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Guilderland Archives — The Altamont Enterprise, April 12, 2012


Taxes up 2 cents
Guilderland library stays under levy cap with $3.4M proposal
By Melissa Hale-Spencer

GUILDERLAND — The board of the Guilderland Public Library has adopted at $3.4 million budget proposition that stays under the state-set levy cap, meaning it would pass on May 15 with a simple majority of votes.

The public library has never seen a budget defeat.

Library use increased with the recession in 2008 and is still going strong, with 197 visitors coming through the doors for every hour the building was open this year, said the library’s director, Barbara Nichols Randall.

This year’s budget was a tough one to draft because several sources of income are expected to decrease. So, although spending is up only $47,095, the levy is up $87,095 to $3,312,290.

The library’s initial estimate is that the tax rate for Guilderland residents will increase by 2 cents per $1,000 of assessed valuation, from $1.07 this year to $1.09 next year if the budget is passed.

“We have tried very hard this year — as every year — to look at every line… Unfortunately, a realistic look at income is that revenues are down,” said Nichols Randall.

The board is planning a $12 million expansion that would nearly double the size of the crowded library. A public vote on a bond issue to pay for the expansion will be scheduled later, said Nichols Randall.

The trustees will discuss the matter at its April 17 meeting; they are hoping the bond can be handled through the school district. “It appears it will be possible for the school district to bond for us without effecting their 2 percent [levy limit],” said Nichols Randall. “It saves the taxpayers money that way…Every $10 counts.”

On May 15, voters will also elect three new members to the 11-member library board of trustees. Two of the posts, which will go to the top vote-getters, carry five-year terms. The third, filling out a vacancy left when Steve Wacksman resigned, will carry a two-year term. The posts are unpaid.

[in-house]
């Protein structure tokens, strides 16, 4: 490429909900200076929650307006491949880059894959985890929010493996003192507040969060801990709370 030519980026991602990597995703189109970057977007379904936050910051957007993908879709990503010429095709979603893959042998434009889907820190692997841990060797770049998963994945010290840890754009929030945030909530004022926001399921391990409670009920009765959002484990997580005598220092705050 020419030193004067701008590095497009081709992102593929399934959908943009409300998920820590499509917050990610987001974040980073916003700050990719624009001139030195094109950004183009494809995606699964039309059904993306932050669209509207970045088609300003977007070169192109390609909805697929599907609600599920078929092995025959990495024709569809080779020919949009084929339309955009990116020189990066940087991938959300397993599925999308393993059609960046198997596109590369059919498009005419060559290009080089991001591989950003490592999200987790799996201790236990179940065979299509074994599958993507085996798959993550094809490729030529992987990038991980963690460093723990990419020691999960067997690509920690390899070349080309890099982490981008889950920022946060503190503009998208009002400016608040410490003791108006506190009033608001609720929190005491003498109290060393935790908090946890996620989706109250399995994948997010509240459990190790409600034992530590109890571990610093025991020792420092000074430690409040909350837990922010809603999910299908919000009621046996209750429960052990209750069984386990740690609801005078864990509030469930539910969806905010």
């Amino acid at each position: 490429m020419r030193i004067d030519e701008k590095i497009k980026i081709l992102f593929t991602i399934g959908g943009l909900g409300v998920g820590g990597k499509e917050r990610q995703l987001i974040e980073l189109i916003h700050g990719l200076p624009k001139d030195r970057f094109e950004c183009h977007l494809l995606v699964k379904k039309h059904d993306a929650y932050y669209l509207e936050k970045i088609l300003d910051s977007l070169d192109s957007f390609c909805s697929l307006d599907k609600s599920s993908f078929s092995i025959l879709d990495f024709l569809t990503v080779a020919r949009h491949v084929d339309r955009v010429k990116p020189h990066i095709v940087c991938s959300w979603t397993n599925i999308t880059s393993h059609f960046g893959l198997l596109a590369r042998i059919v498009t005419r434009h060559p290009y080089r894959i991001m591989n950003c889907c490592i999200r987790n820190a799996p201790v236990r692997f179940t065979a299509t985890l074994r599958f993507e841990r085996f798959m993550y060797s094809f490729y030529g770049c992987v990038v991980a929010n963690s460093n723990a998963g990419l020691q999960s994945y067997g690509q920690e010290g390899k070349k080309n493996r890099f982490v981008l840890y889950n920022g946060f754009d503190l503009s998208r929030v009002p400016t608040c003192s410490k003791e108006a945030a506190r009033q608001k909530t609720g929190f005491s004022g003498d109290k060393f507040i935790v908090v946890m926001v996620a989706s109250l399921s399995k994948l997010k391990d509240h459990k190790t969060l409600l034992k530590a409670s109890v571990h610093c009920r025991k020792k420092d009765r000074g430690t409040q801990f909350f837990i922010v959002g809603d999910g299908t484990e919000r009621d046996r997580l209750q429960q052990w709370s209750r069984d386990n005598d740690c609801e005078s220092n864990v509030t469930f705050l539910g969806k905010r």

Nichols Randall said no petitions have yet been taken out. Petitions are due back on April 16. In recent years, there have been several write-in candidates for the library board since petitions weren’t returned.

“It’s a wonderful opportunity, especially for young parents to make a difference in the community,” said Nichols Randall of running for the board. “They use the library a lot,” she said of young parents, yet they aren’t well represented on the board. Two of the board members are young and single; the president, Douglas Morrissey, has two young daughters; and the rest have grown children, she said.

Anyone who may be interested in becoming a trustee can stop by the library to pick up a trustee candidate packet or e-mail Nichols Randall at director@guilpl.org to have the packet e-mailed.

When the board voted on the budget proposition last month, nine members were present. Morrisey can vote only to break a tie. Seven trustees voted in favor of the $3,427,090 spending plan while Bryan Best voted against it.